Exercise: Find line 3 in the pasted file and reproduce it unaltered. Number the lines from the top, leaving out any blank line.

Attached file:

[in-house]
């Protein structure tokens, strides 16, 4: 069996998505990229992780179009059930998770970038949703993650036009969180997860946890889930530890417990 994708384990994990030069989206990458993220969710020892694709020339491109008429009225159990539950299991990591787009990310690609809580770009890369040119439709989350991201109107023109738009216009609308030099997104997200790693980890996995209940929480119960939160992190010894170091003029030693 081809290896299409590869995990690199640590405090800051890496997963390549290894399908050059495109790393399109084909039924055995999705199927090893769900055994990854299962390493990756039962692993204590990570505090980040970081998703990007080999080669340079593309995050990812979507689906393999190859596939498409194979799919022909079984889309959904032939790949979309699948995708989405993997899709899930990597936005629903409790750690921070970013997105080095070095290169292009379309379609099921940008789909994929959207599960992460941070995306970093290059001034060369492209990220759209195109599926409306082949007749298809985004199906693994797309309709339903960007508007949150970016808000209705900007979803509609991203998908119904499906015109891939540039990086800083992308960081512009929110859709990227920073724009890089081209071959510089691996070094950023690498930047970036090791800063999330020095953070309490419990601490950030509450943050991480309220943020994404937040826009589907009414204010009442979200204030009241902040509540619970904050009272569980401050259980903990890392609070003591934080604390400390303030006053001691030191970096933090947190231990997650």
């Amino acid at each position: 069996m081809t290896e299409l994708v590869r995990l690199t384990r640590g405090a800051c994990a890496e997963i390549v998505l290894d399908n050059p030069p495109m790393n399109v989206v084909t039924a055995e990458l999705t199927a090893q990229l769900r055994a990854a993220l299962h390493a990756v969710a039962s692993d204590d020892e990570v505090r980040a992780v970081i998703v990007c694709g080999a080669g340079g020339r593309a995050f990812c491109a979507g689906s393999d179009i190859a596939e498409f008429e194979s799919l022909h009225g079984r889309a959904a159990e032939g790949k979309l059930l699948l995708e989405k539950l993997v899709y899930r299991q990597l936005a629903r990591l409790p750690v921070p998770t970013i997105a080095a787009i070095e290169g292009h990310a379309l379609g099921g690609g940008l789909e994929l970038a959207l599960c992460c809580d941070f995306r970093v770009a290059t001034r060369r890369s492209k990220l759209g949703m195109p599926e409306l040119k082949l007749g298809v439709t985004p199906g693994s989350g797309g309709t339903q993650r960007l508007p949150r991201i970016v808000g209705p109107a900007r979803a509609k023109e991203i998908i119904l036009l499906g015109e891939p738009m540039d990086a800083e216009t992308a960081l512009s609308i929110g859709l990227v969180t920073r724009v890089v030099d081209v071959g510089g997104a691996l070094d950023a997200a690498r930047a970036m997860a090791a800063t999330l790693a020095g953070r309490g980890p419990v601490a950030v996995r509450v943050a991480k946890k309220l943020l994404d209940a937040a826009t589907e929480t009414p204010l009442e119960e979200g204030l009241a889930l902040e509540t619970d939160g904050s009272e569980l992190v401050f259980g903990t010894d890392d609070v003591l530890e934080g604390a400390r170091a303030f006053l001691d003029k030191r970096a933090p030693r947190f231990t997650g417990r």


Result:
């Amino acid at each position: 069996m081809t290896e299409l994708v590869r995990l690199t384990r640590g405090a800051c994990a890496e997963i390549v998505l290894d399908n050059p030069p495109m790393n399109v989206v084909t039924a055995e990458l999705t199927a090893q990229l769900r055994a990854a993220l299962h390493a990756v969710a039962s692993d204590d020892e990570v505090r980040a992780v970081i998703v990007c694709g080999a080669g340079g020339r593309a995050f990812c491109a979507g689906s393999d179009i190859a596939e498409f008429e194979s799919l022909h009225g079984r889309a959904a159990e032939g790949k979309l059930l699948l995708e989405k539950l993997v899709y899930r299991q990597l936005a629903r990591l409790p750690v921070p998770t970013i997105a080095a787009i070095e290169g292009h990310a379309l379609g099921g690609g940008l789909e994929l970038a959207l599960c992460c809580d941070f995306r970093v770009a290059t001034r060369r890369s492209k990220l759209g949703m195109p599926e409306l040119k082949l007749g298809v439709t985004p199906g693994s989350g797309g309709t339903q993650r960007l508007p949150r991201i970016v808000g209705p109107a900007r979803a509609k023109e991203i998908i119904l036009l499906g015109e891939p738009m540039d990086a800083e216009t992308a960081l512009s609308i929110g859709l990227v969180t920073r724009v890089v030099d081209v071959g510089g997104a691996l070094d950023a997200a690498r930047a970036m997860a090791a800063t999330l790693a020095g953070r309490g980890p419990v601490a950030v996995r509450v943050a991480k946890k309220l943020l994404d209940a937040a826009t589907e929480t009414p204010l009442e119960e979200g204030l009241a889930l902040e509540t619970d939160g904050s009272e569980l992190v401050f259980g903990t010894d890392d609070v003591l530890e934080g604390a400390r170091a303030f006053l001691d003029k030191r970096a933090p030693r947190f231990t997650g417990r």